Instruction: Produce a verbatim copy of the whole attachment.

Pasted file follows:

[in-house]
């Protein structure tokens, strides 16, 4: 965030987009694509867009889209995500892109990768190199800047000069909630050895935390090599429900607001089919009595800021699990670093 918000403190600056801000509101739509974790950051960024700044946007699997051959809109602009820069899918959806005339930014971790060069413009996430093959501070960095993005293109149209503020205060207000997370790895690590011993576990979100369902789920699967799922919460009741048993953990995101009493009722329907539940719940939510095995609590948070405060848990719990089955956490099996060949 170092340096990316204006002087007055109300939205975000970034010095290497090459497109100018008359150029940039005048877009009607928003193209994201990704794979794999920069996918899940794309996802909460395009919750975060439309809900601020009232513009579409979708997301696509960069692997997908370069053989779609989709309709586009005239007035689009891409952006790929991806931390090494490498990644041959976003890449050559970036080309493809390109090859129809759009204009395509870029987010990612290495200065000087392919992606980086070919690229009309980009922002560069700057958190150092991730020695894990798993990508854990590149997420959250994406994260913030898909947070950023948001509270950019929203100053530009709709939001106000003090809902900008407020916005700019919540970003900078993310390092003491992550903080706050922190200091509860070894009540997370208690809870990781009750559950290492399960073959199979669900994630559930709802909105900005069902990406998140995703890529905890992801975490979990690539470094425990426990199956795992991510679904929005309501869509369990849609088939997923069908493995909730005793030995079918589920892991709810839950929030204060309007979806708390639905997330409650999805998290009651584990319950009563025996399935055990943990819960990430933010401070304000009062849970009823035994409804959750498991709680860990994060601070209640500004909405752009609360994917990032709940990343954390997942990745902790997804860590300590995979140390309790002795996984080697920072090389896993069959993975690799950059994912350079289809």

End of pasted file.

[in-house]
């Protein structure tokens, strides 16, 4: 965030987009694509867009889209995500892109990768190199800047000069909630050895935390090599429900607001089919009595800021699990670093 918000403190600056801000509101739509974790950051960024700044946007699997051959809109602009820069899918959806005339930014971790060069413009996430093959501070960095993005293109149209503020205060207000997370790895690590011993576990979100369902789920699967799922919460009741048993953990995101009493009722329907539940719940939510095995609590948070405060848990719990089955956490099996060949 170092340096990316204006002087007055109300939205975000970034010095290497090459497109100018008359150029940039005048877009009607928003193209994201990704794979794999920069996918899940794309996802909460395009919750975060439309809900601020009232513009579409979708997301696509960069692997997908370069053989779609989709309709586009005239007035689009891409952006790929991806931390090494490498990644041959976003890449050559970036080309493809390109090859129809759009204009395509870029987010990612290495200065000087392919992606980086070919690229009309980009922002560069700057958190150092991730020695894990798993990508854990590149997420959250994406994260913030898909947070950023948001509270950019929203100053530009709709939001106000003090809902900008407020916005700019919540970003900078993310390092003491992550903080706050922190200091509860070894009540997370208690809870990781009750559950290492399960073959199979669900994630559930709802909105900005069902990406998140995703890529905890992801975490979990690539470094425990426990199956795992991510679904929005309501869509369990849609088939997923069908493995909730005793030995079918589920892991709810839950929030204060309007979806708390639905997330409650999805998290009651584990319950009563025996399935055990943990819960990430933010401070304000009062849970009823035994409804959750498991709680860990994060601070209640500004909405752009609360994917990032709940990343954390997942990745902790997804860590300590995979140390309790002795996984080697920072090389896993069959993975690799950059994912350079289809």